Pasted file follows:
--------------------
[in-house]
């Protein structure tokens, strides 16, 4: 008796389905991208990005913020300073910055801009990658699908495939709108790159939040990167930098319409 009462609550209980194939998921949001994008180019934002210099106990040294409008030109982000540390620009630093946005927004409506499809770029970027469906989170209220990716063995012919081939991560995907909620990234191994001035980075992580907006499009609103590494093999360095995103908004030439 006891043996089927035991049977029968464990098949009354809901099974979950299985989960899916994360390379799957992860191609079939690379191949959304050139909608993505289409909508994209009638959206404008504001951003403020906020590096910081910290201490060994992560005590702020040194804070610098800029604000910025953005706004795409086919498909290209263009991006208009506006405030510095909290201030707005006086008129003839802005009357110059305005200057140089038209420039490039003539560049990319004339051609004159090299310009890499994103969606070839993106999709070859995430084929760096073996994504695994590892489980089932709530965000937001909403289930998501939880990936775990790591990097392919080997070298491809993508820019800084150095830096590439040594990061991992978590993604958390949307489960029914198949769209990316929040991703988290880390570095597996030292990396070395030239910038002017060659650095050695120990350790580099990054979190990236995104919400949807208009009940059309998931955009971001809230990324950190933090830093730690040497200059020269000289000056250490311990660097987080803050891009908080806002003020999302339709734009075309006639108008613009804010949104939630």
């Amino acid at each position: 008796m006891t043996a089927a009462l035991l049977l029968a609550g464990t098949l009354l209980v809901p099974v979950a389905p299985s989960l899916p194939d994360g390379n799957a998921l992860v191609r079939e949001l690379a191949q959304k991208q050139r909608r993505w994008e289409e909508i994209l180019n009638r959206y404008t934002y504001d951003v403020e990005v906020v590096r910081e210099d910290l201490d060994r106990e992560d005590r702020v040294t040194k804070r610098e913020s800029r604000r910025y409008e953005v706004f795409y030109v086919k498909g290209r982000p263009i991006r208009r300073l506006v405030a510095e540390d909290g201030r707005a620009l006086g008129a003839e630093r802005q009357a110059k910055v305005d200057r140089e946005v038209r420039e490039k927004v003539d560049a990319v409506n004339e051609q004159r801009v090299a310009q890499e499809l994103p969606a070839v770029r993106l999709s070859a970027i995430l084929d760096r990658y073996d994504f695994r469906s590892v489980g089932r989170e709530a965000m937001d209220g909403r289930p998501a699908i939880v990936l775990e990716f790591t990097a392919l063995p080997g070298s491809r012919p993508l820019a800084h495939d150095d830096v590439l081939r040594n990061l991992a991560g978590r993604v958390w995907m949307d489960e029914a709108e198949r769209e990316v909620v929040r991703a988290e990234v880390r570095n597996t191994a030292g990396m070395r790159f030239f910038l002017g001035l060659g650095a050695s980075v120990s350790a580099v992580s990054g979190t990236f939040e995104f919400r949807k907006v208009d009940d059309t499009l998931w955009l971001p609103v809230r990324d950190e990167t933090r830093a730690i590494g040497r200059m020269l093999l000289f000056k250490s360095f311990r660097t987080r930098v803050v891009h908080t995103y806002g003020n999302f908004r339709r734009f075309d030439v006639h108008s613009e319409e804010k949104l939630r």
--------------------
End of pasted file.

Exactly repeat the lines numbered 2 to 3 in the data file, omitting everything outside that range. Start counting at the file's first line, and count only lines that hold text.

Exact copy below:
């Protein structure tokens, strides 16, 4: 008796389905991208990005913020300073910055801009990658699908495939709108790159939040990167930098319409 009462609550209980194939998921949001994008180019934002210099106990040294409008030109982000540390620009630093946005927004409506499809770029970027469906989170209220990716063995012919081939991560995907909620990234191994001035980075992580907006499009609103590494093999360095995103908004030439 006891043996089927035991049977029968464990098949009354809901099974979950299985989960899916994360390379799957992860191609079939690379191949959304050139909608993505289409909508994209009638959206404008504001951003403020906020590096910081910290201490060994992560005590702020040194804070610098800029604000910025953005706004795409086919498909290209263009991006208009506006405030510095909290201030707005006086008129003839802005009357110059305005200057140089038209420039490039003539560049990319004339051609004159090299310009890499994103969606070839993106999709070859995430084929760096073996994504695994590892489980089932709530965000937001909403289930998501939880990936775990790591990097392919080997070298491809993508820019800084150095830096590439040594990061991992978590993604958390949307489960029914198949769209990316929040991703988290880390570095597996030292990396070395030239910038002017060659650095050695120990350790580099990054979190990236995104919400949807208009009940059309998931955009971001809230990324950190933090830093730690040497200059020269000289000056250490311990660097987080803050891009908080806002003020999302339709734009075309006639108008613009804010949104939630």
């Amino acid at each position: 008796m006891t043996a089927a009462l035991l049977l029968a609550g464990t098949l009354l209980v809901p099974v979950a389905p299985s989960l899916p194939d994360g390379n799957a998921l992860v191609r079939e949001l690379a191949q959304k991208q050139r909608r993505w994008e289409e909508i994209l180019n009638r959206y404008t934002y504001d951003v403020e990005v906020v590096r910081e210099d910290l201490d060994r106990e992560d005590r702020v040294t040194k804070r610098e913020s800029r604000r910025y409008e953005v706004f795409y030109v086919k498909g290209r982000p263009i991006r208009r300073l506006v405030a510095e540390d909290g201030r707005a620009l006086g008129a003839e630093r802005q009357a110059k910055v305005d200057r140089e946005v038209r420039e490039k927004v003539d560049a990319v409506n004339e051609q004159r801009v090299a310009q890499e499809l994103p969606a070839v770029r993106l999709s070859a970027i995430l084929d760096r990658y073996d994504f695994r469906s590892v489980g089932r989170e709530a965000m937001d209220g909403r289930p998501a699908i939880v990936l775990e990716f790591t990097a392919l063995p080997g070298s491809r012919p993508l820019a800084h495939d150095d830096v590439l081939r040594n990061l991992a991560g978590r993604v958390w995907m949307d489960e029914a709108e198949r769209e990316v909620v929040r991703a988290e990234v880390r570095n597996t191994a030292g990396m070395r790159f030239f910038l002017g001035l060659g650095a050695s980075v120990s350790a580099v992580s990054g979190t990236f939040e995104f919400r949807k907006v208009d009940d059309t499009l998931w955009l971001p609103v809230r990324d950190e990167t933090r830093a730690i590494g040497r200059m020269l093999l000289f000056k250490s360095f311990r660097t987080r930098v803050v891009h908080t995103y806002g003020n999302f908004r339709r734009f075309d030439v006639h108008s613009e319409e804010k949104l939630r």